Tokyo Ordered to Stop Local Bank Tax
Reviewed By Hitoshi URABE
"Tokyo Ordered to Stop Local Bank Tax"
(by The Associated Press) Washington Post: 03/25
Tokyo Metropolitan Government introduced a new taxation scheme a couple of years ago. It required banks, with its headquarter located in Tokyo and having assets of more than five trillion yen, to pay 3 percent of their earnings, without regard to their net profit figures.
Eighteen banks were affected, and while tentatively submitting the tax, they sued the Metropolitan Government, and, as reported in the article, they won.
This may not mean the end of the story, however, as the Government is reportedly considering to appeal. And if they do, it is quite likely that the matter will not be resolved even at the High Court. As the issue implies interpretation of certain parts of the Constitution, it could be brought to the Supreme Court. It could still then be decades before a final decision could be obtained.
The point of the issue seems fairly simple, at least in theory. It is whether this tax is 'fair' in terms of legal and social framework in place. But in reality, a judgment based on such a basic and broad concept is not really that simple.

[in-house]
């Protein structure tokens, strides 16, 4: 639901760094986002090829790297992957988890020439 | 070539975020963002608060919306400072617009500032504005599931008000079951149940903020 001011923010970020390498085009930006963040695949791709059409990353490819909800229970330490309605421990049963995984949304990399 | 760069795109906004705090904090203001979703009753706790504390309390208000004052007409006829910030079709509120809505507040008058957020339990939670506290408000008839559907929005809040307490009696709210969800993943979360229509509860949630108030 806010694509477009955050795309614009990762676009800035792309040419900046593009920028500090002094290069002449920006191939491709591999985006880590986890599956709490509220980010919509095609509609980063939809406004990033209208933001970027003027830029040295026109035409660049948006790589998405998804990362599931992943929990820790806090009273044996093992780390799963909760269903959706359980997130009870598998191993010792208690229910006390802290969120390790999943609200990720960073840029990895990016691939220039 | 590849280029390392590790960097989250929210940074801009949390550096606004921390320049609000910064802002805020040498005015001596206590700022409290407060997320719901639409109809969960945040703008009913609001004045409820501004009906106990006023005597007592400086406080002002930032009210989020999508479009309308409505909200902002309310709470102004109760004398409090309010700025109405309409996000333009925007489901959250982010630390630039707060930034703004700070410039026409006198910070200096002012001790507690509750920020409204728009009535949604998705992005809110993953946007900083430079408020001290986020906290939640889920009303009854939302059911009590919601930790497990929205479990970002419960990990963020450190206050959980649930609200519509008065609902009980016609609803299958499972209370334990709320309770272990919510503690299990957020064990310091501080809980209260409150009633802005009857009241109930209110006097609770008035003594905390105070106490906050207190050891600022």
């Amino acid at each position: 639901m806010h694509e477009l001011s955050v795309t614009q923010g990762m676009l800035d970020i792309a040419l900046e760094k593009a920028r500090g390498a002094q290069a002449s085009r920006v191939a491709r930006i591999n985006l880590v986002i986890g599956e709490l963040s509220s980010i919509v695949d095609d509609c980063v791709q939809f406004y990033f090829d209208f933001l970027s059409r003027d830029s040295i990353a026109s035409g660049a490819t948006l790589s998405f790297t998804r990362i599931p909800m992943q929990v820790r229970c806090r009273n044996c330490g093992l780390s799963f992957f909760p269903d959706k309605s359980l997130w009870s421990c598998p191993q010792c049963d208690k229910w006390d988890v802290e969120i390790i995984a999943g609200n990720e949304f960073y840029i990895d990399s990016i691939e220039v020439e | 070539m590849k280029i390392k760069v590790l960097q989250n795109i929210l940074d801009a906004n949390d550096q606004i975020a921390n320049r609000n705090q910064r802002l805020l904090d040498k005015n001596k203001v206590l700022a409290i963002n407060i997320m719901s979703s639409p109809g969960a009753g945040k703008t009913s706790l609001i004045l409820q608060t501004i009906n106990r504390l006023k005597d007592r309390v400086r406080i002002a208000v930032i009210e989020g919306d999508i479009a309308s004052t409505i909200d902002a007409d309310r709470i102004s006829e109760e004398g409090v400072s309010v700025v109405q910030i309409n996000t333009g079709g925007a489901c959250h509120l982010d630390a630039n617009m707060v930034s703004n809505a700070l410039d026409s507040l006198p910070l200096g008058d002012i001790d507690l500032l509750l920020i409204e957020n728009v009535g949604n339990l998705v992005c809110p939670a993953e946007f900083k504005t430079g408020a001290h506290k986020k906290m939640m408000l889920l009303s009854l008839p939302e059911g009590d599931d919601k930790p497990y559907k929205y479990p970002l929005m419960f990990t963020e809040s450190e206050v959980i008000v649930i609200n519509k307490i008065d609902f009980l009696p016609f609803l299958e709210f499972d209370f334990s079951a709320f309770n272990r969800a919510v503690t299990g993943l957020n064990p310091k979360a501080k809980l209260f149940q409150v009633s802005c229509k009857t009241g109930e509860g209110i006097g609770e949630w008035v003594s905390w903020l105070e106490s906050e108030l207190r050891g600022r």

Taxation system is often referred to as an indication of level of development of a society, economically as well as socially. However, even the very fundamental elements such as whether taxes should be assessed as a single amount for all, or something based on such factors as income, expenditure or wealth, have never been truly resolved in the developed societies either. Tax systems differ among the countries and regions, each seeking some form of equilibrium suitable for the society.
Here are some sample questions. Is it appropriate for automobile tax to differ according to the car's weight, color, or maximum speed? Is it proper to differentiate tax burdens according to the person's weight, or skin color? (For that matter, natural or artificial?) Is it allowed to levy more tax on hairdressers than manicurists?
It seems there is no simple and absolute answer. Apparently a system must be formulated for a society based on the consensus of the people there, and then needs to be reviewed from time to time. The bank tax, at least was worth it for raising peoples' sensitivities and triggering discussions at local governments across the country on taxation policy, a fundamental element in a democratic society.